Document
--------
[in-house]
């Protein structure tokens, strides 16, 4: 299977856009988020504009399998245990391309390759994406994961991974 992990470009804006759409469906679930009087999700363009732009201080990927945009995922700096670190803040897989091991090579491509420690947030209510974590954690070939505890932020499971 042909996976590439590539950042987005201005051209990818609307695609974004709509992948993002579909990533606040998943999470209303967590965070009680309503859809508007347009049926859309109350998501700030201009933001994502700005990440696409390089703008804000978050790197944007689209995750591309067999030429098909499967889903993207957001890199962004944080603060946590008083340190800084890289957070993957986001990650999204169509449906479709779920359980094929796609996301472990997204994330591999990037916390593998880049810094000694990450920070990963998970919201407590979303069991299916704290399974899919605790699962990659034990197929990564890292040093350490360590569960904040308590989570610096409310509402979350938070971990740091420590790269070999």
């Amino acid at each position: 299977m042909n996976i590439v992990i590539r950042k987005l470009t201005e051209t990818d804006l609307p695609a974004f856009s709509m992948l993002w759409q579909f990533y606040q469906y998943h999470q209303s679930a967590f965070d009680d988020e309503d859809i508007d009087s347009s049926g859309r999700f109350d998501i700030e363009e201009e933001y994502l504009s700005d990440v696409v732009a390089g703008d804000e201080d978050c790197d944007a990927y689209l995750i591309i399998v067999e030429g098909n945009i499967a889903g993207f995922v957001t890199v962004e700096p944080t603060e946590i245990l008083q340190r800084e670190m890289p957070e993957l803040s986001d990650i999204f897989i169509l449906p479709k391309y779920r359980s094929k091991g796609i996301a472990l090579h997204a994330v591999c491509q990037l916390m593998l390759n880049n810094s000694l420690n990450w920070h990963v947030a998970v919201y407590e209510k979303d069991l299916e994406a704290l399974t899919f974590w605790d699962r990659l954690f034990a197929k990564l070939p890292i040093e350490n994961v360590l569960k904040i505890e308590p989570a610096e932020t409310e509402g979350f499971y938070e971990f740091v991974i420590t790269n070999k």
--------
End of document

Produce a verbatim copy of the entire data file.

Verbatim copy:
[in-house]
């Protein structure tokens, strides 16, 4: 299977856009988020504009399998245990391309390759994406994961991974 992990470009804006759409469906679930009087999700363009732009201080990927945009995922700096670190803040897989091991090579491509420690947030209510974590954690070939505890932020499971 042909996976590439590539950042987005201005051209990818609307695609974004709509992948993002579909990533606040998943999470209303967590965070009680309503859809508007347009049926859309109350998501700030201009933001994502700005990440696409390089703008804000978050790197944007689209995750591309067999030429098909499967889903993207957001890199962004944080603060946590008083340190800084890289957070993957986001990650999204169509449906479709779920359980094929796609996301472990997204994330591999990037916390593998880049810094000694990450920070990963998970919201407590979303069991299916704290399974899919605790699962990659034990197929990564890292040093350490360590569960904040308590989570610096409310509402979350938070971990740091420590790269070999």
């Amino acid at each position: 299977m042909n996976i590439v992990i590539r950042k987005l470009t201005e051209t990818d804006l609307p695609a974004f856009s709509m992948l993002w759409q579909f990533y606040q469906y998943h999470q209303s679930a967590f965070d009680d988020e309503d859809i508007d009087s347009s049926g859309r999700f109350d998501i700030e363009e201009e933001y994502l504009s700005d990440v696409v732009a390089g703008d804000e201080d978050c790197d944007a990927y689209l995750i591309i399998v067999e030429g098909n945009i499967a889903g993207f995922v957001t890199v962004e700096p944080t603060e946590i245990l008083q340190r800084e670190m890289p957070e993957l803040s986001d990650i999204f897989i169509l449906p479709k391309y779920r359980s094929k091991g796609i996301a472990l090579h997204a994330v591999c491509q990037l916390m593998l390759n880049n810094s000694l420690n990450w920070h990963v947030a998970v919201y407590e209510k979303d069991l299916e994406a704290l399974t899919f974590w605790d699962r990659l954690f034990a197929k990564l070939p890292i040093e350490n994961v360590l569960k904040i505890e308590p989570a610096e932020t409310e509402g979350f499971y938070e971990f740091v991974i420590t790269n070999k």